Thursday, January 21, 2010

The Final Day Jan. 21st, 2010

If you take “the beauty out of your face,” push your nose at just right angle, and shoot air up into your brain, you can successfully say NG’URUHE.

Red dirt – it’s everywhere. On our shoes, covering our socks, dying our white shirts and promisingly stuffed in every corner of our luggage. Despite the anger it had given us, we can only hope that we are able to take a small piece of it home with us.

Red dirt – that has been our home for the past three weeks. We have walked countless miles around the village and on that red dirt we practiced our Kihehe and Kiswahili terms. On that red dirt we saw the smiling faces of mothers, fathers, grandfathers, grandmothers, and the crying faces of babies who couldn’t handle the paleness of our skin. On the red dirt we came together with locals through playing soccer, reconstructing/building a house, fetching water, spreading grass seed, hiking to waterfalls, and dancing while watching stars. The same red dirt has come into our house and around the table where we shared countless hours of laughter, insightful conversation, cultural learning, candlelit eating, and competitive card playing. Here, we became family.

That same red dirt was carried upstairs where we spent each night writing in journals, reading or discussing the future, boys and bodily functions. Each night like a small girl’s sleepover with rolling laughter as new inside jokes were created.

As we leave the red dirt, I know that each of us will take part of it with us wherever we go. The world will look different as we have seen a new culture and way of life. Forever we will reflect on the endless memories we’ve created – Mohammed doing the tembo, Edward’s “HUGE” and “human being” phrases, the re-construction of windows, learning to follow African time, watching Marcia do “head, shoulders, knees, and toes,” cold showers, rice and beans, Mama Toni’s smile, Jennie’s birthday, Ben’s trip to Kenya, the young girls’ safari adventure (interrupted by the German), Greg’s daily interactions with Alfred, Sam’s fiancée, and the inability for Danielle and Kayli to respond to e-mails.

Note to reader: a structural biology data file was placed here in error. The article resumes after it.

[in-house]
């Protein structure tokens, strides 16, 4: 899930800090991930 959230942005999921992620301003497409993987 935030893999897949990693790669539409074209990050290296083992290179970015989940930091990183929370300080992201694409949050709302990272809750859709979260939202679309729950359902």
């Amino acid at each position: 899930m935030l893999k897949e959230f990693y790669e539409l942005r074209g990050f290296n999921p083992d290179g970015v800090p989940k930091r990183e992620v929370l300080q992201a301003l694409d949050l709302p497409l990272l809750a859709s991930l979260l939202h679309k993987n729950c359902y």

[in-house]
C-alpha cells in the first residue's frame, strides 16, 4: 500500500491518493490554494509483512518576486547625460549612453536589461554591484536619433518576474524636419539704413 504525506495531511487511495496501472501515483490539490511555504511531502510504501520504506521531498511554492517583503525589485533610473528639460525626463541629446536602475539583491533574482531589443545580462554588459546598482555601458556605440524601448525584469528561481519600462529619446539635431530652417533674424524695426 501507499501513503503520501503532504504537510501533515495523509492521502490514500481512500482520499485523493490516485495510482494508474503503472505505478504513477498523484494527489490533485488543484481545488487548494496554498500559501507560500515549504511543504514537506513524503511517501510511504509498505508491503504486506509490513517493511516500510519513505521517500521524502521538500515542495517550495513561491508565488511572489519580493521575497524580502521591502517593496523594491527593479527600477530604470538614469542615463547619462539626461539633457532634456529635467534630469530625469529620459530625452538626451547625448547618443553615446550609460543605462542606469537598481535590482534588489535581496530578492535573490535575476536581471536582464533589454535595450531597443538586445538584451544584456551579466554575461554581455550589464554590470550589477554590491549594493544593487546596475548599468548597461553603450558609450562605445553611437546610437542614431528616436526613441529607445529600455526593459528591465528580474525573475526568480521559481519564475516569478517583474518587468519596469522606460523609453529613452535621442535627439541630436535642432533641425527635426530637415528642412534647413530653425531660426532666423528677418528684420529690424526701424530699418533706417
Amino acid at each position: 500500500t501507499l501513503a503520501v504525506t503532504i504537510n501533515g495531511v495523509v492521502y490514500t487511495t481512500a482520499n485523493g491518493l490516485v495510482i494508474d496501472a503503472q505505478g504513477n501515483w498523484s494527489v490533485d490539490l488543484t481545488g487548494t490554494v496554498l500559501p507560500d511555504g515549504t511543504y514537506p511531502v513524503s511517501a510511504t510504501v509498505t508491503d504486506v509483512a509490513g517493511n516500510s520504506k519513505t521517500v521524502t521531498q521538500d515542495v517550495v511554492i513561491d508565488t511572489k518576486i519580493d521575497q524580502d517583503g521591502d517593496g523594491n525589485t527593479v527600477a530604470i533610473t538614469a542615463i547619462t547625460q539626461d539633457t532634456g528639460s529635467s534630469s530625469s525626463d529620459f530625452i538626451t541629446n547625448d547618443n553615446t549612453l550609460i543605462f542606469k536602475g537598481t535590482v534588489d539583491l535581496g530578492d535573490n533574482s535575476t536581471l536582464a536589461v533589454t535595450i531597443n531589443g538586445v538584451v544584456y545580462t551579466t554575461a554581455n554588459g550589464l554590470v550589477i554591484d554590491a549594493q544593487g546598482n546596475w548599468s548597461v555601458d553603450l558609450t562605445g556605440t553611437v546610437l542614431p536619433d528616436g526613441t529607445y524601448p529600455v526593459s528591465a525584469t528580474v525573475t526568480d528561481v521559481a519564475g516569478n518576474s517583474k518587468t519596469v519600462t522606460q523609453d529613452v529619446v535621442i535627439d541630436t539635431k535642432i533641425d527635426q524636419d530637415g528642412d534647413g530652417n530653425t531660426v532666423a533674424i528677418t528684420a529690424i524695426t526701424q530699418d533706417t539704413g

As we end this journey, I want to say a little thank you to each of you. I cannot tell you how thankful I have been to have my experience enriched by you – how wonderful all this has been.

Sam: From day 1 you have been a person of passion, devotion, and desire. I know your hard work will pay off so much in the future. You are going to do amazing things. I am so amazed at your braveness in coming here – especially on your first adventure out of the states. Thanks for all the nights of laughter – you are always willing to try a new adventure!

Jennie: I am so excited you live in Portland – we can re-live this experience often! You always surprise me with your vast amount of knowledge – you are brilliant! I am so going to miss your “my bed is spooning me” comments. I hope you know we will be spending lots of time together in the future!

Danielle: I could not have done this without you. Thanks so much for letting me barge in on your adventure. It’s been fantastic to have you as my emotional support – truly to laugh, cry, question, talk, and relax with. I am so thankful we could so this together.Greg: We secretly all needed a male figure like you on this trip! You have been such a strong support for all of us. Your kind heart and passion for tohers has shown us all a new look into the Tanzanian community. Thank you for always looking out for us and taking us on as your own. I promise to respond to your next e-mail and truly hope we stay in touch!

Marcia: Where do I even start? You have added something special to each of our days. Starting with our morning kisses to late-evening chats, you have been a rock to our group. Thanks so much for your kind and generous heart and for pouring your love on us.

Mohammed: You have given us the gift of safety and LAUGHTER! Yes, your driving was superb but I will truly miss having you around my meal table. You have such an intelligent mind, and an abundance of wonderful stories. You have shed so much kindness on each of us making us feel comfortable. Thanks for all you do.

Ben: You are a blessing to all of us. Being a fellow mzungu but having such a depth of knowledge on Pommern made us more comfortable here. We are so thankful to have you here. I wish you the best of luck on the rest of your time here and in your future. Thanks for being a big brother and watching out for us.

Edward: You are a master country manager for Global Volunteers! Not only have you shown us Tanzanian life by allowing us to interact with locals and by communicating with us, but you have shed an immense amount of love on each of us. Your sense of humor has brightened each of our days. We appreciate all you organization (even if it didn’t always go as planned) and your desire to let us help you. We will never forget you and the things you have taught us. We are so incredibly thankful for you – thanks a million for ALL you have done even during this crazy time in your life. We wish you the best of luck with your upcoming teams.

Much love to each of you! Team 139 you will truly be missed! See you ALL again soon!